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J Interferon Cytokine Res. 2011 Jan;31(1):131-5. doi: 10.1089/jir.2010.0127. Epub 2010 Dec 12.

The interferon inducible gene: Viperin.

Author information

1
Division of Infectious Diseases and Immunology, Department of Medicine, University of Massachusetts Medical School, Worcester, Massachusetts 01605, USA. kate.fitzgerald@umassmed.edu

Abstract

The type I interferons (IFNs), IFN-α and -β, are key effector molecules of the immune response to viruses. The anti-viral action of IFNs on virus-infected cells and surrounding tissues is mediated by expression of hundreds of IFN-stimulated genes. Viperin (virus inhibitory protein, endoplasmic reticulum-associated, IFN-inducible) is an Interferon stimulated gene (ISG), which is induced by type I, II, and III IFNs or after infection with a broad range of DNA and RNA viruses. Recent evidence indicates that Viperin disrupts lipid rafts to block influenza virus budding and release and interferes with replication of hepatitis C virus by binding to lipid droplets, small organelles involved in lipid homeostasis that are essential for hepatitis C virus replication. Viperin is also induced by nonviral microbial products such as lipopolysaccharide (LPS) and by a wide range of bacteria, suggesting a broader role in innate antimicrobial defenses.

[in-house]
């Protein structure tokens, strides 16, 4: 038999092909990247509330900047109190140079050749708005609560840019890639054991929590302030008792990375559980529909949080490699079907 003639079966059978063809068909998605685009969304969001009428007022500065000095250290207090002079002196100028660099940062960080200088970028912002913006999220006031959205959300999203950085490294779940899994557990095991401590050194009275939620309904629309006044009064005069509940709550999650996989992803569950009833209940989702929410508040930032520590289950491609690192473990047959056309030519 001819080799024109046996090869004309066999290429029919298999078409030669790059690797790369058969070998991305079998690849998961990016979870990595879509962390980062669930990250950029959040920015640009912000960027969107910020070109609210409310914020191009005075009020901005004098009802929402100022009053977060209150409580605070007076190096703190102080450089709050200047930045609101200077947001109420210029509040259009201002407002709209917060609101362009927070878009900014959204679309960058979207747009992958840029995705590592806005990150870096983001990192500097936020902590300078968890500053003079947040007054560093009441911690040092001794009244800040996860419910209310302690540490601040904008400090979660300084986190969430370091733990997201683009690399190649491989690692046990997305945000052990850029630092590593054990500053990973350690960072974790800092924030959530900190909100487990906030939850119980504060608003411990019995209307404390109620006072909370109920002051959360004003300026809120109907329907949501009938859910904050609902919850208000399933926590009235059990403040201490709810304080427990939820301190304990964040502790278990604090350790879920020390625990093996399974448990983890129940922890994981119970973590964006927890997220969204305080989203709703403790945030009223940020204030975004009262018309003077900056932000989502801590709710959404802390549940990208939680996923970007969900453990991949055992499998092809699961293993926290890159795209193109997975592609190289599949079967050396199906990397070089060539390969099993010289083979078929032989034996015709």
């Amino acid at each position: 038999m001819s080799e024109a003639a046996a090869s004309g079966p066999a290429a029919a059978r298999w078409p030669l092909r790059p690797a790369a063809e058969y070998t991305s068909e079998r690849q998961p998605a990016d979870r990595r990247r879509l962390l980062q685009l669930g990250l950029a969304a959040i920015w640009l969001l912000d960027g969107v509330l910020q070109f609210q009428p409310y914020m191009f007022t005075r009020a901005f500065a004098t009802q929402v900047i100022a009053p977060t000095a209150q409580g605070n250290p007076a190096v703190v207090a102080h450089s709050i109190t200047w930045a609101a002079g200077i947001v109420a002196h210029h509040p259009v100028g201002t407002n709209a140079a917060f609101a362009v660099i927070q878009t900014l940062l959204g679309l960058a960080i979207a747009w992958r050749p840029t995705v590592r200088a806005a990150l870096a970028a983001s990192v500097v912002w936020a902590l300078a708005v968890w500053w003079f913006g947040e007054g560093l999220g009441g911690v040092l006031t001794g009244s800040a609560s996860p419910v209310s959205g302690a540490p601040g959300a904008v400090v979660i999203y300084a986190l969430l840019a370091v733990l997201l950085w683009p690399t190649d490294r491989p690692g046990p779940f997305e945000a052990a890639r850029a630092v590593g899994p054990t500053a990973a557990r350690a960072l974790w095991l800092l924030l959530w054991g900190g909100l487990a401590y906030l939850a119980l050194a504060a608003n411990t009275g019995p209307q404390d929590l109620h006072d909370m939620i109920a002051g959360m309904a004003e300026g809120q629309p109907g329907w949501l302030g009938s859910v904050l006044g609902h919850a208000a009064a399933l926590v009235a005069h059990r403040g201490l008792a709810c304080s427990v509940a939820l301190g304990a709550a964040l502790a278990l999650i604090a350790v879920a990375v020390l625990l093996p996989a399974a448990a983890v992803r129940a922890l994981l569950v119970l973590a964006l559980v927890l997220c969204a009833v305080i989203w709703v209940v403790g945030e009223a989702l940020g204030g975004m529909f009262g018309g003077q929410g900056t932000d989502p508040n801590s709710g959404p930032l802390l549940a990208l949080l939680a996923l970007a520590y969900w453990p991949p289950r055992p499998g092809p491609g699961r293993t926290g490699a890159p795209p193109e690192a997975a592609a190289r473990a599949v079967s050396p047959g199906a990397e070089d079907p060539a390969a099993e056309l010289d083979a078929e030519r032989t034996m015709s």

PMID:
21142818
PMCID:
PMC3021329
DOI:
10.1089/jir.2010.0127
[Indexed for MEDLINE]
Free PMC Article

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